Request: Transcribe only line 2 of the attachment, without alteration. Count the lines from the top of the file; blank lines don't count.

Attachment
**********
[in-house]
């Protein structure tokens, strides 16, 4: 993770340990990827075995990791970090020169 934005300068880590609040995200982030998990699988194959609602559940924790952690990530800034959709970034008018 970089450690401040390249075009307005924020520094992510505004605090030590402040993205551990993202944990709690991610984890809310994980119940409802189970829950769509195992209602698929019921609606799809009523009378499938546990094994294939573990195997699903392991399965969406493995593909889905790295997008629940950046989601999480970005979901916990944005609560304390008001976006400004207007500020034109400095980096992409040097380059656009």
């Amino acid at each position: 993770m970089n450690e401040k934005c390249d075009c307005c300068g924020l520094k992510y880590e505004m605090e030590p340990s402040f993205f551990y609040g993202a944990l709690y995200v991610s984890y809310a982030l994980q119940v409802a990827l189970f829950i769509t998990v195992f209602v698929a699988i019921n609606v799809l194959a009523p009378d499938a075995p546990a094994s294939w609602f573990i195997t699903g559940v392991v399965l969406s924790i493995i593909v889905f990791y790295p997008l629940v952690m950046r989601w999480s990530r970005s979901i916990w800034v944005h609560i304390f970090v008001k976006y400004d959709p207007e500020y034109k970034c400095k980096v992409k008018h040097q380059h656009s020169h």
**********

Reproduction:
């Protein structure tokens, strides 16, 4: 993770340990990827075995990791970090020169 934005300068880590609040995200982030998990699988194959609602559940924790952690990530800034959709970034008018 970089450690401040390249075009307005924020520094992510505004605090030590402040993205551990993202944990709690991610984890809310994980119940409802189970829950769509195992209602698929019921609606799809009523009378499938546990094994294939573990195997699903392991399965969406493995593909889905790295997008629940950046989601999480970005979901916990944005609560304390008001976006400004207007500020034109400095980096992409040097380059656009």